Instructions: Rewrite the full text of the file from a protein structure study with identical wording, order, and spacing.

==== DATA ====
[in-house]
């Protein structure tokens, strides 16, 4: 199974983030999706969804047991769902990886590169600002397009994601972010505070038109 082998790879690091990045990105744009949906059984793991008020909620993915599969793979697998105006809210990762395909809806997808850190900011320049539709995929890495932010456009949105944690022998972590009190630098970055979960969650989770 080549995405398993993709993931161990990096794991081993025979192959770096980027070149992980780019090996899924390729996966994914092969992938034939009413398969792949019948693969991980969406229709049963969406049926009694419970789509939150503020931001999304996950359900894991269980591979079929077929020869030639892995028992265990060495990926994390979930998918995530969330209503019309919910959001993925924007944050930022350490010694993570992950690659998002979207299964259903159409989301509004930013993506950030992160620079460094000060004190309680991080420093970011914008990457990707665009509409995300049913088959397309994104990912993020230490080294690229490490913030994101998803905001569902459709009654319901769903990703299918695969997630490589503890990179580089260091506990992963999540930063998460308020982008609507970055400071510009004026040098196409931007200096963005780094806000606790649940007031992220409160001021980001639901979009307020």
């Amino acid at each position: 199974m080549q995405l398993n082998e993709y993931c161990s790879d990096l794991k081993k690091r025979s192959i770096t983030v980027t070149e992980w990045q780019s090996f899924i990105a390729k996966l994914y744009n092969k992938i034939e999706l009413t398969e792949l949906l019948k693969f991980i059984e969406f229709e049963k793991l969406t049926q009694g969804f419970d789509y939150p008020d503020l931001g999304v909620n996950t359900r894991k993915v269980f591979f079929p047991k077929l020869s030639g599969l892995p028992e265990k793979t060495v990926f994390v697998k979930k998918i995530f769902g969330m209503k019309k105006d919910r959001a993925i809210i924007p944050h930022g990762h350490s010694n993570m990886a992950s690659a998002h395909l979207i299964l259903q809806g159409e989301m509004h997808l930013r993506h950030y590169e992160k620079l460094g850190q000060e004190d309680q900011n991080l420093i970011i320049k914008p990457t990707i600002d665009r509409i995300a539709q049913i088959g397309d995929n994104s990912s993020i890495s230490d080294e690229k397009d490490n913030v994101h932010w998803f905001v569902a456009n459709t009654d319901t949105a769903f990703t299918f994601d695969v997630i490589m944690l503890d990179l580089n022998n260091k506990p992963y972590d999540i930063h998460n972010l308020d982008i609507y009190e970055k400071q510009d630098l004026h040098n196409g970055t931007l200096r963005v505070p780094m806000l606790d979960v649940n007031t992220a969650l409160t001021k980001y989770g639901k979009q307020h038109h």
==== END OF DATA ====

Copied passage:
[in-house]
């Protein structure tokens, strides 16, 4: 199974983030999706969804047991769902990886590169600002397009994601972010505070038109 082998790879690091990045990105744009949906059984793991008020909620993915599969793979697998105006809210990762395909809806997808850190900011320049539709995929890495932010456009949105944690022998972590009190630098970055979960969650989770 080549995405398993993709993931161990990096794991081993025979192959770096980027070149992980780019090996899924390729996966994914092969992938034939009413398969792949019948693969991980969406229709049963969406049926009694419970789509939150503020931001999304996950359900894991269980591979079929077929020869030639892995028992265990060495990926994390979930998918995530969330209503019309919910959001993925924007944050930022350490010694993570992950690659998002979207299964259903159409989301509004930013993506950030992160620079460094000060004190309680991080420093970011914008990457990707665009509409995300049913088959397309994104990912993020230490080294690229490490913030994101998803905001569902459709009654319901769903990703299918695969997630490589503890990179580089260091506990992963999540930063998460308020982008609507970055400071510009004026040098196409931007200096963005780094806000606790649940007031992220409160001021980001639901979009307020």
């Amino acid at each position: 199974m080549q995405l398993n082998e993709y993931c161990s790879d990096l794991k081993k690091r025979s192959i770096t983030v980027t070149e992980w990045q780019s090996f899924i990105a390729k996966l994914y744009n092969k992938i034939e999706l009413t398969e792949l949906l019948k693969f991980i059984e969406f229709e049963k793991l969406t049926q009694g969804f419970d789509y939150p008020d503020l931001g999304v909620n996950t359900r894991k993915v269980f591979f079929p047991k077929l020869s030639g599969l892995p028992e265990k793979t060495v990926f994390v697998k979930k998918i995530f769902g969330m209503k019309k105006d919910r959001a993925i809210i924007p944050h930022g990762h350490s010694n993570m990886a992950s690659a998002h395909l979207i299964l259903q809806g159409e989301m509004h997808l930013r993506h950030y590169e992160k620079l460094g850190q000060e004190d309680q900011n991080l420093i970011i320049k914008p990457t990707i600002d665009r509409i995300a539709q049913i088959g397309d995929n994104s990912s993020i890495s230490d080294e690229k397009d490490n913030v994101h932010w998803f905001v569902a456009n459709t009654d319901t949105a769903f990703t299918f994601d695969v997630i490589m944690l503890d990179l580089n022998n260091k506990p992963y972590d999540i930063h998460n972010l308020d982008i609507y009190e970055k400071q510009d630098l004026h040098n196409g970055t931007l200096r963005v505070p780094m806000l606790d979960v649940n007031t992220a969650l409160t001021k980001y989770g639901k979009q307020h038109h």